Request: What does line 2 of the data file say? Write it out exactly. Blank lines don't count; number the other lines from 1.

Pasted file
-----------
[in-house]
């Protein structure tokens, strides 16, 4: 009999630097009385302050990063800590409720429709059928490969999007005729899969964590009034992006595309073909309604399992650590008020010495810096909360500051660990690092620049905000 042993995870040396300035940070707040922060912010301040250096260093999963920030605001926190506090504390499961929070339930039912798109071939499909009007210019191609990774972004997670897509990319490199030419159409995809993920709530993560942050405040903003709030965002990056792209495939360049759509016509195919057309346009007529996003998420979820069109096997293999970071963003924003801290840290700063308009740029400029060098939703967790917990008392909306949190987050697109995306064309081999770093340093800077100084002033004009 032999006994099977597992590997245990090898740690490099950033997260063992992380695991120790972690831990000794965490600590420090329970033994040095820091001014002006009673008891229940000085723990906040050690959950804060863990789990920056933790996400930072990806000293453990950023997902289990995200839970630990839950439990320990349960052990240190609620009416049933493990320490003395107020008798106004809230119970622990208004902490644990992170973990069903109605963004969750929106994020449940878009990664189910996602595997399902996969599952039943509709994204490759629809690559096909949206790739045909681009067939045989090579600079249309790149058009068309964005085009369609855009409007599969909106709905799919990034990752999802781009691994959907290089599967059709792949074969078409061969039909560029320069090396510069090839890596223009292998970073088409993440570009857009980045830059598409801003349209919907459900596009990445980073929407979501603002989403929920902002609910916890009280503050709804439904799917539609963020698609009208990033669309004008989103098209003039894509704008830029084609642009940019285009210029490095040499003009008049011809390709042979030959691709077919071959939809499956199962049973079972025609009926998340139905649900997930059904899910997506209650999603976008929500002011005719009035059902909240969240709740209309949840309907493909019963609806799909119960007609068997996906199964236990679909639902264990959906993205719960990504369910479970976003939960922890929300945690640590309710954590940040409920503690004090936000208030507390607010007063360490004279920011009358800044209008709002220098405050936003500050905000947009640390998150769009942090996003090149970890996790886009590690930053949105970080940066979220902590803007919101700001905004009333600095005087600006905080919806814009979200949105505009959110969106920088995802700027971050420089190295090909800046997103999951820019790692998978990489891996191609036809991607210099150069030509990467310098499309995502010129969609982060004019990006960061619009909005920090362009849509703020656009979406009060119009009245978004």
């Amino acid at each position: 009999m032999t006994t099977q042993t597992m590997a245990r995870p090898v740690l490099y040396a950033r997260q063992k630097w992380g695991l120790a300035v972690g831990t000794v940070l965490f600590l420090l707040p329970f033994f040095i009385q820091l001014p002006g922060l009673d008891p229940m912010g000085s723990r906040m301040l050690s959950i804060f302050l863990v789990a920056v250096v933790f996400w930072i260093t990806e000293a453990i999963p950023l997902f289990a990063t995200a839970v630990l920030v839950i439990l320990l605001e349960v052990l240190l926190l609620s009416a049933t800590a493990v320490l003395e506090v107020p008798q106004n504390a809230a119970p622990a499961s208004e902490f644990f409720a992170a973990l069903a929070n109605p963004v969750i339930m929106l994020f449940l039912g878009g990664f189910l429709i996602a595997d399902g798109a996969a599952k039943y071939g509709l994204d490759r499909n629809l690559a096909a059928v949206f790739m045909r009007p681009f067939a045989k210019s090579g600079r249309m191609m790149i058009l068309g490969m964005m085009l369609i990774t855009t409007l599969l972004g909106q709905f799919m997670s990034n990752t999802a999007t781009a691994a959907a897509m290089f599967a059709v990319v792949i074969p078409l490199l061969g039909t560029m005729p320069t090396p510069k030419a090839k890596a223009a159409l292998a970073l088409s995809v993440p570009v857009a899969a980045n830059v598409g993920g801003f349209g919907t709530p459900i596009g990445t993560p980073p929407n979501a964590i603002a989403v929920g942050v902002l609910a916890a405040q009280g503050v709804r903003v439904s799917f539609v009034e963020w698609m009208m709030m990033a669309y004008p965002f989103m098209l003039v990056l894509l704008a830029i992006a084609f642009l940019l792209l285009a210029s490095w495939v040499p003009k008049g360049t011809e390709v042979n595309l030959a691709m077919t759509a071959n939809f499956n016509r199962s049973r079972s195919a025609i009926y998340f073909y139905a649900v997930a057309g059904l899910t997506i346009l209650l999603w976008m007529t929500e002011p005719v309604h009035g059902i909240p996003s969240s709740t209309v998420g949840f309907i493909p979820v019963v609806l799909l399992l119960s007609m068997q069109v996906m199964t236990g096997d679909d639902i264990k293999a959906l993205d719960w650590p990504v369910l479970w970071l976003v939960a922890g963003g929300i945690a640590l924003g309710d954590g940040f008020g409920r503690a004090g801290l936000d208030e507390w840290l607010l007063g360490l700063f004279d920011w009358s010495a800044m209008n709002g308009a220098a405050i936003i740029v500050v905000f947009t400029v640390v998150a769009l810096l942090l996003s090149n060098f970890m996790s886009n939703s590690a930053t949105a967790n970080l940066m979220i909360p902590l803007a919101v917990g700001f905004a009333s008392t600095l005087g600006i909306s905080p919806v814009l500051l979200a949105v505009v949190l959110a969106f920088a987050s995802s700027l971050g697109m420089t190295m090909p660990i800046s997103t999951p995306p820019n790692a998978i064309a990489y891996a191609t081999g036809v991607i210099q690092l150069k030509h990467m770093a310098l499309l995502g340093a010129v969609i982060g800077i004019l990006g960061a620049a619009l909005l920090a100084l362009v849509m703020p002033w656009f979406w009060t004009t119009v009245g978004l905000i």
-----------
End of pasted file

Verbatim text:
């Protein structure tokens, strides 16, 4: 009999630097009385302050990063800590409720429709059928490969999007005729899969964590009034992006595309073909309604399992650590008020010495810096909360500051660990690092620049905000 042993995870040396300035940070707040922060912010301040250096260093999963920030605001926190506090504390499961929070339930039912798109071939499909009007210019191609990774972004997670897509990319490199030419159409995809993920709530993560942050405040903003709030965002990056792209495939360049759509016509195919057309346009007529996003998420979820069109096997293999970071963003924003801290840290700063308009740029400029060098939703967790917990008392909306949190987050697109995306064309081999770093340093800077100084002033004009 032999006994099977597992590997245990090898740690490099950033997260063992992380695991120790972690831990000794965490600590420090329970033994040095820091001014002006009673008891229940000085723990906040050690959950804060863990789990920056933790996400930072990806000293453990950023997902289990995200839970630990839950439990320990349960052990240190609620009416049933493990320490003395107020008798106004809230119970622990208004902490644990992170973990069903109605963004969750929106994020449940878009990664189910996602595997399902996969599952039943509709994204490759629809690559096909949206790739045909681009067939045989090579600079249309790149058009068309964005085009369609855009409007599969909106709905799919990034990752999802781009691994959907290089599967059709792949074969078409061969039909560029320069090396510069090839890596223009292998970073088409993440570009857009980045830059598409801003349209919907459900596009990445980073929407979501603002989403929920902002609910916890009280503050709804439904799917539609963020698609009208990033669309004008989103098209003039894509704008830029084609642009940019285009210029490095040499003009008049011809390709042979030959691709077919071959939809499956199962049973079972025609009926998340139905649900997930059904899910997506209650999603976008929500002011005719009035059902909240969240709740209309949840309907493909019963609806799909119960007609068997996906199964236990679909639902264990959906993205719960990504369910479970976003939960922890929300945690640590309710954590940040409920503690004090936000208030507390607010007063360490004279920011009358800044209008709002220098405050936003500050905000947009640390998150769009942090996003090149970890996790886009590690930053949105970080940066979220902590803007919101700001905004009333600095005087600006905080919806814009979200949105505009959110969106920088995802700027971050420089190295090909800046997103999951820019790692998978990489891996191609036809991607210099150069030509990467310098499309995502010129969609982060004019990006960061619009909005920090362009849509703020656009979406009060119009009245978004």